June 1, 2012 - In today's Montreal Gazette, author Wendell Cox discusses his latest MLI report,  Mobility and Prosperity in the City of the Future. An excerpt below:

The emphasis of urban policy has been misplaced. The issue is not sprawl, it is economic opportunity --- the very reason cities exist. Making metropolitan areas more competitive requires greater mobility and it requires higher discretionary incomes. It isn't only Canadians who live in Montreal, Toronto and other large metropolitan areas who are affected by these policies. Because of the importance of cities to the national economy, these ill-advised policies are a national issue.

The full op-ed is copied below. Columns on the report also appeared in the National PostVancouver Sun and the Waterloo Region Record.

 

Urban 'sprawl' gets a bad rap

Policies to limit land use raise housing prices and reduce discretionary income that would be better spent boosting the economy

By Wendell Cox, Montreal Gazette, June 1, 2012

The prosperity and competitiveness of Canadian metropolitan areas is being undermined by bad policy in housing, land-use and transit.

The Federation of Canadian Municipalities (FCN), the Canadian Urban Transit Association (CUTA) and others have pointed out that Canadians spend more time commuting to work than in most other world metropolitan areas. For example, Toronto's one-way work trip travel time is 33 minutes, while Montreal and Vancouver are at 31 minutes. By comparison, highly congested Los Angeles is only 27 minutes, while much more sprawling (and less transit dependent) Dallas-Fort Worth is 26 minutes.

Long travel times are a concern since the ability to travel quickly throughout the metropolitan area contributes substantially to economic growth. However, the very policies being pursued by Canadian metropolitan areas, including the Montreal metropolitan region's recently approved land-use plan, are likely to increase travel times, reduce housing affordability and hamper economic growth.

The destructive policies go by various names, such as compact cities and growth management. Principally, these policies seek to stop the expansion of urban areas (pejoratively called "sprawl") by the use of green belts and urban growth boundaries, which largely prohibit new development outside the present urban footprint. The policies are described as necessary to achieve sustainability, which is untrue.

Simply put, rationing land raises house prices. This is illustrated with a vengeance by such policies in Vancouver, which has the worst housing affordability of any major metropolitan area outside of Hong Kong in our annual Demographia International Housing Affordability Survey. House prices exceed 10 times incomes, at least three times normal without compact city policies. Similar policies have driven house prices up relative to incomes more than 50% in both Toronto and Montreal.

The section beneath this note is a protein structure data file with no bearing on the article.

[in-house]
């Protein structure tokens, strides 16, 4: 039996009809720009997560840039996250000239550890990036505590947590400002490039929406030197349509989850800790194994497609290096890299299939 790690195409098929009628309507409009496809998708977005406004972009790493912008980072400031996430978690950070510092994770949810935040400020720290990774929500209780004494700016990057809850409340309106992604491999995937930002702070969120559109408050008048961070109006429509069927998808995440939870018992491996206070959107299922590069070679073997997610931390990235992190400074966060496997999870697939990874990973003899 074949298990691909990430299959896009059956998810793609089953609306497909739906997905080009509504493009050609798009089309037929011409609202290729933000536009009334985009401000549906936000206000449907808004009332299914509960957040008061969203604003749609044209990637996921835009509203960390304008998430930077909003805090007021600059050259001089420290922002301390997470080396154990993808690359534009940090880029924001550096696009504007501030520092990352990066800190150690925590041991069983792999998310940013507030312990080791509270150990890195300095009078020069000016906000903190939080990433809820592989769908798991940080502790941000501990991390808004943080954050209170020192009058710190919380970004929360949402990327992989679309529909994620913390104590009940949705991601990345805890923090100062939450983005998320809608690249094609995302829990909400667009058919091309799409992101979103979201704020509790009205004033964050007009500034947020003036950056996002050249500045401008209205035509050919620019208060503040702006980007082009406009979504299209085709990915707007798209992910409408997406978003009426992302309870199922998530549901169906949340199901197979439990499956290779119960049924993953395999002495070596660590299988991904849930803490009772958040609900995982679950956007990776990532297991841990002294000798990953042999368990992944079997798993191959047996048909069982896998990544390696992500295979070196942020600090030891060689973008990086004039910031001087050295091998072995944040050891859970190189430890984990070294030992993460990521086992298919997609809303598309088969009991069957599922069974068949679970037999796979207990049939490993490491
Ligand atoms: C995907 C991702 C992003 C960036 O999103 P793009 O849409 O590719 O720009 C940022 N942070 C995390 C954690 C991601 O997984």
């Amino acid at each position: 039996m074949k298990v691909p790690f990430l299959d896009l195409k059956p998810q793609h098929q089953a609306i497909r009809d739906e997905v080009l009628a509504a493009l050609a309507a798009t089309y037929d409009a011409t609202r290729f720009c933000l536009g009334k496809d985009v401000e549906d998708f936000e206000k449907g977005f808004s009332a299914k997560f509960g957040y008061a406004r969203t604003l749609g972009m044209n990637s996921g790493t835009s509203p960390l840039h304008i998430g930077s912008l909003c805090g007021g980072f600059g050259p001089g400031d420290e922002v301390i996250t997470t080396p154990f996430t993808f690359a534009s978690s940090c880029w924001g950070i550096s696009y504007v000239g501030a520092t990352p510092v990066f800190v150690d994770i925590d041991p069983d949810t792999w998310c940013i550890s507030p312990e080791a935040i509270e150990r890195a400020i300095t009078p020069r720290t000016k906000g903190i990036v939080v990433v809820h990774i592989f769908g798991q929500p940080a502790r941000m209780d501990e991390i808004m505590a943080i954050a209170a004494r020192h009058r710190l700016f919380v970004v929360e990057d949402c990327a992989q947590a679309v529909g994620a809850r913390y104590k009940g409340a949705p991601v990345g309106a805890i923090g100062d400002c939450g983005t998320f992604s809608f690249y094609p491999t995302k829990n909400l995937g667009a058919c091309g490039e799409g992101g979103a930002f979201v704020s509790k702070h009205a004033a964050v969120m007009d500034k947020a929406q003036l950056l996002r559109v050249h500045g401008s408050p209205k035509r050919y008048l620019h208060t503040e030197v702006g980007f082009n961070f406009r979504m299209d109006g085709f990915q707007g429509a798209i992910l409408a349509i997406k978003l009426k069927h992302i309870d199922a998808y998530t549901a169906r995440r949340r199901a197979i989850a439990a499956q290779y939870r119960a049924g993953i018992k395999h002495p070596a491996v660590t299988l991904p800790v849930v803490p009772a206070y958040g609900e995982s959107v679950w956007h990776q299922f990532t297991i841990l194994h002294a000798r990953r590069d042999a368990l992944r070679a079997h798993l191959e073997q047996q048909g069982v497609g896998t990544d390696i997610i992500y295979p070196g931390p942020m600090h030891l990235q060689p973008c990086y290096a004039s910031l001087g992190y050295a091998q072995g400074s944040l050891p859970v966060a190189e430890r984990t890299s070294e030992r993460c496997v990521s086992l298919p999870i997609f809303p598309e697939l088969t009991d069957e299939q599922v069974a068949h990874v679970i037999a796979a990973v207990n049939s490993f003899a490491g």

The result is an unprecedented intergenerational transfer of wealth that threatens to relegate large numbers of younger households to permanent renter status. If Montreal's young people are looking for a government policy worth protesting against, this would be it. The higher house prices reduce discretionary income that would otherwise be spent on other goods and services, growing the economy.

It gets worse. A more radical strain of such policy is now emerging. Most new residential development is slated for high rise multi-unit buildings along transit corridors. An example is Montreal's plan that requires 40 percent of new housing to be built within one kilometer of métro or commuter-rail stations (or 500 meters from a rapid-bus station). The idea is that people in these buildings will use transit instead of cars for much of their travel.

Nonsense. Statistics Canada recently reported that the travel patterns of people who live in such buildings is little different from those of people who live in nearby, low density housing 10 kilometers or more from downtown. This is not surprising, since the overwhelming share of work destinations are not downtown, which is the only place transit can provide service that competes with automobile travel times. Despite their dominant skylines, downtowns account for less than 15 percent of jobs in the major metropolitan areas. Transit is not a viable option for nearly all of the other 85 percent of jobs.

World experience indicates that higher density is associated with more intense traffic congestion. Worse, the more intense traffic congestion brings with it health consequences, because as traffic slows down and become more congested, air pollution emissions become more intense.

Compact cities policies are not necessary to reduce greenhouse gas (GHG) emissions. A report by the McKinsey Corporation, co-sponsored by environmental and industry groups, found that sufficient GHG reductions could be achieved without reducing driving or living in denser housing. Studies show that the potential for reducing GHG emissions is from better automobile fuel technology and that compact cities policy has only a small dividend (though at huge expense).

The emphasis of urban policy has been misplaced. The issue is not sprawl, it is economic opportunity --- the very reason cities exist. Making metropolitan areas more competitive requires greater mobility and it requires higher discretionary incomes. It isn't only Canadians who live in Montreal, Toronto and other large metropolitan areas who are affected by these policies. Because of the importance of cities to the national economy, these ill-advised policies are a national issue.

Wendell Cox is the author of Mobility and Prosperity in the City of the Future, which was recently published by the Macdonald-Laurier Institute: www.macdonaldlaurier.ca.